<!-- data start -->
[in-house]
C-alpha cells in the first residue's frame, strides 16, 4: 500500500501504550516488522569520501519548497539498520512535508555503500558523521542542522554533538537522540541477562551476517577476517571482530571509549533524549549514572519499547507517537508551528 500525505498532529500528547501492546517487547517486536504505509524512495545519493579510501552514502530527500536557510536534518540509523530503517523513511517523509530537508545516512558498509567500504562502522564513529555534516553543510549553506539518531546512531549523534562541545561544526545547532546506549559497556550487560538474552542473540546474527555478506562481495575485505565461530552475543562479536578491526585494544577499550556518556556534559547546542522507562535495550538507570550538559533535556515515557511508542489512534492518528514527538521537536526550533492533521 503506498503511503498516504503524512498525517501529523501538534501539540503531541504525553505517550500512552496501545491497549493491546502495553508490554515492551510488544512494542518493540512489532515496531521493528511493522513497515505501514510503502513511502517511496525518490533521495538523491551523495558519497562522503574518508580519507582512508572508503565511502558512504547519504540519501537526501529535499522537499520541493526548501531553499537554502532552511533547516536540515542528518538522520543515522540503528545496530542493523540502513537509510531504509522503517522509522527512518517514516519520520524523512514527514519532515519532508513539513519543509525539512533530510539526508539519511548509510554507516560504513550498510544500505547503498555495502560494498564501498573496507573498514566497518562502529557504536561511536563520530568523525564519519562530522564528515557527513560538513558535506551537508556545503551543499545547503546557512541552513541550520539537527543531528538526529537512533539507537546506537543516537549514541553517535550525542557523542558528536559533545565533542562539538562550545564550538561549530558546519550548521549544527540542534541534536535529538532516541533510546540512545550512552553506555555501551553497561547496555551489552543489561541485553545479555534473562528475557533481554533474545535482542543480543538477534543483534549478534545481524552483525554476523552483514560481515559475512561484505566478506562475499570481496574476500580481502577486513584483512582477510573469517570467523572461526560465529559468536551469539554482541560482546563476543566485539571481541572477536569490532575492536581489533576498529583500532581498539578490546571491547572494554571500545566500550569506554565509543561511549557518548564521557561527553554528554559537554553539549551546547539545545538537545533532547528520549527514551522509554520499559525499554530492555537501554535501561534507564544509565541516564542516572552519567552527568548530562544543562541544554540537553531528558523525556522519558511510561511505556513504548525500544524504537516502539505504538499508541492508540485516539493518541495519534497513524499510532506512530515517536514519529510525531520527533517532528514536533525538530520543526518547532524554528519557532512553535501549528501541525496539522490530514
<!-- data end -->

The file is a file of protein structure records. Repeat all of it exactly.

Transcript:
[in-house]
C-alpha cells in the first residue's frame, strides 16, 4: 500500500501504550516488522569520501519548497539498520512535508555503500558523521542542522554533538537522540541477562551476517577476517571482530571509549533524549549514572519499547507517537508551528 500525505498532529500528547501492546517487547517486536504505509524512495545519493579510501552514502530527500536557510536534518540509523530503517523513511517523509530537508545516512558498509567500504562502522564513529555534516553543510549553506539518531546512531549523534562541545561544526545547532546506549559497556550487560538474552542473540546474527555478506562481495575485505565461530552475543562479536578491526585494544577499550556518556556534559547546542522507562535495550538507570550538559533535556515515557511508542489512534492518528514527538521537536526550533492533521 503506498503511503498516504503524512498525517501529523501538534501539540503531541504525553505517550500512552496501545491497549493491546502495553508490554515492551510488544512494542518493540512489532515496531521493528511493522513497515505501514510503502513511502517511496525518490533521495538523491551523495558519497562522503574518508580519507582512508572508503565511502558512504547519504540519501537526501529535499522537499520541493526548501531553499537554502532552511533547516536540515542528518538522520543515522540503528545496530542493523540502513537509510531504509522503517522509522527512518517514516519520520524523512514527514519532515519532508513539513519543509525539512533530510539526508539519511548509510554507516560504513550498510544500505547503498555495502560494498564501498573496507573498514566497518562502529557504536561511536563520530568523525564519519562530522564528515557527513560538513558535506551537508556545503551543499545547503546557512541552513541550520539537527543531528538526529537512533539507537546506537543516537549514541553517535550525542557523542558528536559533545565533542562539538562550545564550538561549530558546519550548521549544527540542534541534536535529538532516541533510546540512545550512552553506555555501551553497561547496555551489552543489561541485553545479555534473562528475557533481554533474545535482542543480543538477534543483534549478534545481524552483525554476523552483514560481515559475512561484505566478506562475499570481496574476500580481502577486513584483512582477510573469517570467523572461526560465529559468536551469539554482541560482546563476543566485539571481541572477536569490532575492536581489533576498529583500532581498539578490546571491547572494554571500545566500550569506554565509543561511549557518548564521557561527553554528554559537554553539549551546547539545545538537545533532547528520549527514551522509554520499559525499554530492555537501554535501561534507564544509565541516564542516572552519567552527568548530562544543562541544554540537553531528558523525556522519558511510561511505556513504548525500544524504537516502539505504538499508541492508540485516539493518541495519534497513524499510532506512530515517536514519529510525531520527533517532528514536533525538530520543526518547532524554528519557532512553535501549528501541525496539522490530514